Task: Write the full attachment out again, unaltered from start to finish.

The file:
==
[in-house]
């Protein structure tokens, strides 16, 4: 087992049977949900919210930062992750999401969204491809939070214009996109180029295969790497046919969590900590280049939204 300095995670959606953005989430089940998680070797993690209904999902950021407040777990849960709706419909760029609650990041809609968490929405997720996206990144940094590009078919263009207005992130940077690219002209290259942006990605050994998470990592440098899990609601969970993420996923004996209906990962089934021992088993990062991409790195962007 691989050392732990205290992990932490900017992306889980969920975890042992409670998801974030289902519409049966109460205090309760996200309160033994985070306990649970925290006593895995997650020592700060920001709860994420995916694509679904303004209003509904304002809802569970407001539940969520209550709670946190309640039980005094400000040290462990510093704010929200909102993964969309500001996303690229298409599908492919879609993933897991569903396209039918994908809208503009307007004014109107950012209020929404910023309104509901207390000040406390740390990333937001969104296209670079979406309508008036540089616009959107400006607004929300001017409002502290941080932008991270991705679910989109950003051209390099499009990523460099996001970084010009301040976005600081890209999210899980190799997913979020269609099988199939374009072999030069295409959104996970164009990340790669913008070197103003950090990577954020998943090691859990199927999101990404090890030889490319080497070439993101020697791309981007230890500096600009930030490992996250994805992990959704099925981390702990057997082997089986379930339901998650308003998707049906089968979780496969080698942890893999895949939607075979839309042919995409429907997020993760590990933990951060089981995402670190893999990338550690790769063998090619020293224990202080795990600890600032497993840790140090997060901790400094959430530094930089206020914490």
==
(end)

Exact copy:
[in-house]
């Protein structure tokens, strides 16, 4: 087992049977949900919210930062992750999401969204491809939070214009996109180029295969790497046919969590900590280049939204 300095995670959606953005989430089940998680070797993690209904999902950021407040777990849960709706419909760029609650990041809609968490929405997720996206990144940094590009078919263009207005992130940077690219002209290259942006990605050994998470990592440098899990609601969970993420996923004996209906990962089934021992088993990062991409790195962007 691989050392732990205290992990932490900017992306889980969920975890042992409670998801974030289902519409049966109460205090309760996200309160033994985070306990649970925290006593895995997650020592700060920001709860994420995916694509679904303004209003509904304002809802569970407001539940969520209550709670946190309640039980005094400000040290462990510093704010929200909102993964969309500001996303690229298409599908492919879609993933897991569903396209039918994908809208503009307007004014109107950012209020929404910023309104509901207390000040406390740390990333937001969104296209670079979406309508008036540089616009959107400006607004929300001017409002502290941080932008991270991705679910989109950003051209390099499009990523460099996001970084010009301040976005600081890209999210899980190799997913979020269609099988199939374009072999030069295409959104996970164009990340790669913008070197103003950090990577954020998943090691859990199927999101990404090890030889490319080497070439993101020697791309981007230890500096600009930030490992996250994805992990959704099925981390702990057997082997089986379930339901998650308003998707049906089968979780496969080698942890893999895949939607075979839309042919995409429907997020993760590990933990951060089981995402670190893999990338550690790769063998090619020293224990202080795990600890600032497993840790140090997060901790400094959430530094930089206020914490």